Tuesday, February 2, 2016

Factors Related to the Sexual Behaviors among Youth in Universities Located in the Eastern Region of Thailand

Youth is a "crisis period", as it is a transitional period between childhood and adulthood. This period incites the youth to have curiosity, especially to sexual contents. As a result, they have higher risk behavior leading to the percentage of newly HIV infected persons among youth in the eastern region that is proportionally higher. This research aimed to study factors related to sexual health behaviors among youth in universities located in the eastern region of Thailand.

This research was a cross-sectional survey research. The data collection process was conducted from June-September 2011. There were 405 informants, who participated in this study. They were students from both government and private universities in the eastern region. The age of the youth was 20-24 years old. The students' field of study varied. The tool of the study was self-answered questionnaires. The quantitative data were analyzed using descriptive statistics and presented as frequency, percentage, average score, deviation standard scale, and it was analyzed by Crude odds ratio.

It was found that three-fifths of the youth already had sexual experiences, and more than half did not use condoms during their first-time sex. Regarding sexual behavior, it was found that almost one-fourth of the students did not use condoms at any time when they had sex, and did not negotiate for safer safe when they had sex. The statistical significance was (p = 0.012, Crude OR = 1.65). Youth who already had sex had more chances to have unprotected sex than those who never had sex (p = 0.014, Crude OR = 1.64). Youth who had casual sex partner(s) had more chances to have unprotected sex than youth who did not have casual sex partner(s) (p = 0.026, Crude OR = 1.78). Youth who had little knowledge on AIDS and sexually transmitted diseases would have more chances to have unprotected sex than youth who had high level of knowledge on these topics (p = 0.010, Crude OR = 2.83). Youth who had negative attitudes towards safe sex would have more chance to have unprotected sex than youth who had positive attitudes towards safe sex (p = 0.002, Crude OR = 3.65).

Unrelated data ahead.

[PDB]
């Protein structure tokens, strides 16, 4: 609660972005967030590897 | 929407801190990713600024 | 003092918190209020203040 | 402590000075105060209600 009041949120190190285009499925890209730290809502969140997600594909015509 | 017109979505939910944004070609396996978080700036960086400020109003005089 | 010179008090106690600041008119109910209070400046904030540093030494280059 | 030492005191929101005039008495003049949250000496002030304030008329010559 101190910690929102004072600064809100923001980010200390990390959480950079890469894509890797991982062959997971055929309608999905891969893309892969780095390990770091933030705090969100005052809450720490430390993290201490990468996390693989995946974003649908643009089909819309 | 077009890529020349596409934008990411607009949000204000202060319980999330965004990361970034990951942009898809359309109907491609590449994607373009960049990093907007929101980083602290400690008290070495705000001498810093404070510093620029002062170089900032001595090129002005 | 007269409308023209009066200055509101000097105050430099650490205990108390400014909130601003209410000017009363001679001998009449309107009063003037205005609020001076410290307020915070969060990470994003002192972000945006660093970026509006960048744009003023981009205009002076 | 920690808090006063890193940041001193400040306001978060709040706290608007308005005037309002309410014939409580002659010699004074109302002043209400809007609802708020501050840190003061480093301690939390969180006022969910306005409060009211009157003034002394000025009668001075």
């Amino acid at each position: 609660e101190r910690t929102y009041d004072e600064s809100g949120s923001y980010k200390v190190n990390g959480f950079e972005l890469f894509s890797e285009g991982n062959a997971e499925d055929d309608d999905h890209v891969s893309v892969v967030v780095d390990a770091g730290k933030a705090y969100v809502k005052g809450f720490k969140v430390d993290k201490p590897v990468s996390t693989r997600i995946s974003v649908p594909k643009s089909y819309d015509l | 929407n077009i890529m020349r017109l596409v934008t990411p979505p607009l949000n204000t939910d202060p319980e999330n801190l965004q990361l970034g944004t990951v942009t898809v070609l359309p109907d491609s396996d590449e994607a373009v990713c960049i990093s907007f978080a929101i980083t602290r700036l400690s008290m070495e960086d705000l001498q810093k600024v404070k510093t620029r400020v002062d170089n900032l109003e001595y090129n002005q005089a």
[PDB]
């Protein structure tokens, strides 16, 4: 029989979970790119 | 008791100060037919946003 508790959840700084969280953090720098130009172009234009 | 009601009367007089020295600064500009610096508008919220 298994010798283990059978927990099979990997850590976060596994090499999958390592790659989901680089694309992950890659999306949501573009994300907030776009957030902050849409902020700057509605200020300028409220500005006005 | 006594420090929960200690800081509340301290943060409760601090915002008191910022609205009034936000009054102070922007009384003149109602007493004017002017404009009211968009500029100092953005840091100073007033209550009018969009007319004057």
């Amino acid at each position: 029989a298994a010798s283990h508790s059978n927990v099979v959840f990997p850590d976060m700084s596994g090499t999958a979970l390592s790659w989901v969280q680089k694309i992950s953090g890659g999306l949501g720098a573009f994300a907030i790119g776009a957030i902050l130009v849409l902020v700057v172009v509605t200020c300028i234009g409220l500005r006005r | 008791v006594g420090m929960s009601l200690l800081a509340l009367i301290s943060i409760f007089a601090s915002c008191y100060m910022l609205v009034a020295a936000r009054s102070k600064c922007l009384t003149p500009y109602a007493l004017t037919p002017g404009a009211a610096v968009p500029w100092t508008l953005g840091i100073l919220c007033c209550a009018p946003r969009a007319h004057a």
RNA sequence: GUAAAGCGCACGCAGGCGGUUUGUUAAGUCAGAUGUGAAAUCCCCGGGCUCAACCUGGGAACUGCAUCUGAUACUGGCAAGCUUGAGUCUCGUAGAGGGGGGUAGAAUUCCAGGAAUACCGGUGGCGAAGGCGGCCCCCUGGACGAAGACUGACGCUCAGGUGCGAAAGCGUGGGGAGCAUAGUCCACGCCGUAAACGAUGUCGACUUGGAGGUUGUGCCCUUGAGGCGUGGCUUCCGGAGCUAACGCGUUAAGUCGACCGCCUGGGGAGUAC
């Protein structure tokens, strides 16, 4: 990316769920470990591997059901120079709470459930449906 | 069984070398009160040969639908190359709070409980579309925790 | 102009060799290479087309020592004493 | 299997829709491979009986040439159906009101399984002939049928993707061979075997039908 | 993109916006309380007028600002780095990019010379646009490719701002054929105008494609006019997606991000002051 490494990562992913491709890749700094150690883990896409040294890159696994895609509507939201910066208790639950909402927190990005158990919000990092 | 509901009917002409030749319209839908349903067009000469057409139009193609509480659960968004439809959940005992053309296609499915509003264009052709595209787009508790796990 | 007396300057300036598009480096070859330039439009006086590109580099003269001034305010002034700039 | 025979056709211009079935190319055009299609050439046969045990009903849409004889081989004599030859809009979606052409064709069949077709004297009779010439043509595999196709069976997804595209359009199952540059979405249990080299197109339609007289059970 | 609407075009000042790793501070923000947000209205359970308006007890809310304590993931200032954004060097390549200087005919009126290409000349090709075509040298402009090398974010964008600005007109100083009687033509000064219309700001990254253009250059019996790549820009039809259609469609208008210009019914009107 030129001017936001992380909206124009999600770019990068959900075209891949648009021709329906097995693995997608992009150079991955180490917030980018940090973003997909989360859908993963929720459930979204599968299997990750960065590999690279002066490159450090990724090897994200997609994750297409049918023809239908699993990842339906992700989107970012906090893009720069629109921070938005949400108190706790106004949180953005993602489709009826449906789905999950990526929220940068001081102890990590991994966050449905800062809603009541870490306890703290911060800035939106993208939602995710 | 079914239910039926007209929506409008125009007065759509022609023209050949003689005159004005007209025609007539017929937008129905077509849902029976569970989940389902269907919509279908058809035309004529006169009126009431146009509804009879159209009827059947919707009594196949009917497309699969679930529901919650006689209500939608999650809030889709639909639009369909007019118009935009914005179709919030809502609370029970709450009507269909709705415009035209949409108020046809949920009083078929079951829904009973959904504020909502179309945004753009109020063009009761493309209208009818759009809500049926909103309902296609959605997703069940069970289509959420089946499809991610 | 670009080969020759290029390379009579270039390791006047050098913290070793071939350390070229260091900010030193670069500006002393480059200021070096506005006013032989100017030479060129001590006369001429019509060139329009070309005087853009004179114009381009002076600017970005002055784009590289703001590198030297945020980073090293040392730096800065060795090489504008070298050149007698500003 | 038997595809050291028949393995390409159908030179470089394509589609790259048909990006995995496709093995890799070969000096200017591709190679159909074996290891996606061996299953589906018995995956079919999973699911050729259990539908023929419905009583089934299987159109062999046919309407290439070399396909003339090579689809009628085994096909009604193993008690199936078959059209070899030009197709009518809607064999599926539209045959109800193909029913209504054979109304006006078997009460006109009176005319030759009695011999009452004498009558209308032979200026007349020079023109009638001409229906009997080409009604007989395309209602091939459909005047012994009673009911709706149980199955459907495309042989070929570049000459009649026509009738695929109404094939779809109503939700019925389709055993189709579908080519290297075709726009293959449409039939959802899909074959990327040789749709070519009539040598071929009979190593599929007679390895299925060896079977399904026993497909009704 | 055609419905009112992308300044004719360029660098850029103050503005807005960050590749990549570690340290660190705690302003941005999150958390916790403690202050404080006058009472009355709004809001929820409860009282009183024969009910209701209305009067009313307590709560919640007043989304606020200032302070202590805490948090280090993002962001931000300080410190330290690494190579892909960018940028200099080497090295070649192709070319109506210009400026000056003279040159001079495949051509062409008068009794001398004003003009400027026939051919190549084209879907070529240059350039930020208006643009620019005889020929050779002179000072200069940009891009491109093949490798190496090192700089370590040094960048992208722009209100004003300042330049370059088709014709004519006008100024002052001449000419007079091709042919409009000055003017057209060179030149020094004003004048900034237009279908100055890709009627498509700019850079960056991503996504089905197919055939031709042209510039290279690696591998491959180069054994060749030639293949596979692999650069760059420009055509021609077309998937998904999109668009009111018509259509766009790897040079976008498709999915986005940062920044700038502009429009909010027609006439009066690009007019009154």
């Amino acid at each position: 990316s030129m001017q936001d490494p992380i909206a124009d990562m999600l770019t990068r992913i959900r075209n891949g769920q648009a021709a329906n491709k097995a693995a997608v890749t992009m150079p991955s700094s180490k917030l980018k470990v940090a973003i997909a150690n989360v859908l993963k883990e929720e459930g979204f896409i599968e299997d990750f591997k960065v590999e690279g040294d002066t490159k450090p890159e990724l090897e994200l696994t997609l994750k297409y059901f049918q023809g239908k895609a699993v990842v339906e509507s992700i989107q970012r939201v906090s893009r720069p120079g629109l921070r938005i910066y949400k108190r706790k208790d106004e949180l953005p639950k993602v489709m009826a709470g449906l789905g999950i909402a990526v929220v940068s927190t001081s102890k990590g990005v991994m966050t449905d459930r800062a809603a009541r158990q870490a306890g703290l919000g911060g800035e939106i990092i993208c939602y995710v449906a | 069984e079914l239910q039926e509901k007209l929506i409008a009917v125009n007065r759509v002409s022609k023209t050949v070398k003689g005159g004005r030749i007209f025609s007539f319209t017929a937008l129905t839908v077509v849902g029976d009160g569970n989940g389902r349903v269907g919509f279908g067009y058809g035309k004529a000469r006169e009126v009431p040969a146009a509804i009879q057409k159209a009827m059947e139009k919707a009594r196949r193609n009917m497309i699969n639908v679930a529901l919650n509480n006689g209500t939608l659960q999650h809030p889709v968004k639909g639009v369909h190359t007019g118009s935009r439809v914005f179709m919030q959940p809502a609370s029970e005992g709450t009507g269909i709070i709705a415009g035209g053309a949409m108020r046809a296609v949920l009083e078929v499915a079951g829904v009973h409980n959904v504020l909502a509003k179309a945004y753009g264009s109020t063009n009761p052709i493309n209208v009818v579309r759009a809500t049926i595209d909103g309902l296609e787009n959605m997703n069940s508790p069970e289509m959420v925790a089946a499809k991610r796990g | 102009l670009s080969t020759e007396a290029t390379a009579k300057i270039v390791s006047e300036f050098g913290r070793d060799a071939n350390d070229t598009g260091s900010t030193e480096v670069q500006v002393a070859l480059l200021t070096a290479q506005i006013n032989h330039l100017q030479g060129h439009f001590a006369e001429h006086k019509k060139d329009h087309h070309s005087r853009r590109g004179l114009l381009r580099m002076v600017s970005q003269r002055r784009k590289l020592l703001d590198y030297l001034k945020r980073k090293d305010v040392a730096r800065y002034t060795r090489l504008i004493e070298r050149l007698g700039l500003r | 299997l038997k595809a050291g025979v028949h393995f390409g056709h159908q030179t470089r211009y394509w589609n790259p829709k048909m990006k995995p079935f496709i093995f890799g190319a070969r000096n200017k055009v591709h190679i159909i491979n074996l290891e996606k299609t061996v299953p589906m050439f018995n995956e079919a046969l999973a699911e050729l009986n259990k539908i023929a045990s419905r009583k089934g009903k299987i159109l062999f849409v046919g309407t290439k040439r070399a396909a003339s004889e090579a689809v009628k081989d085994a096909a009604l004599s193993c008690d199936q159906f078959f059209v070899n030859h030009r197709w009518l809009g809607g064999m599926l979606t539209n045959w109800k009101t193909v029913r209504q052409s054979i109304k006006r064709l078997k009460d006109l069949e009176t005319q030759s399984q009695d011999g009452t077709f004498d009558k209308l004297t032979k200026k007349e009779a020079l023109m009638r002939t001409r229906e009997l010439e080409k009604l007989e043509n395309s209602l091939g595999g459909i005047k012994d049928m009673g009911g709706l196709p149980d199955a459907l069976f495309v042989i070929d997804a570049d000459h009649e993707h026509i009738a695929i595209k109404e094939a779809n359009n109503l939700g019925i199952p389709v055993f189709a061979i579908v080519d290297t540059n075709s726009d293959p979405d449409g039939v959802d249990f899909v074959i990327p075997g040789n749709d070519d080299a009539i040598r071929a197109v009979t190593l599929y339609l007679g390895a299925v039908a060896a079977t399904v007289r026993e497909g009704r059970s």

More than half of the informants had sexual experiences. They did not use condoms during their first-time intercourse. The study found that the factors, which had a relationship with sexual behaviors showing statistical significance, were as follows: gender, having sex in the past 3 months, having casual sex partner(s) in the past 3 months, knowledge on AIDS and sexually transmitted diseases, and attitude towards safe sex. This study's recommendation suggests that the educational institutions and parents should contribute to the knowledge and attitudes, and should support the life skills for safe sex behavior

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Abstract at:  http://goo.gl/96wT5E

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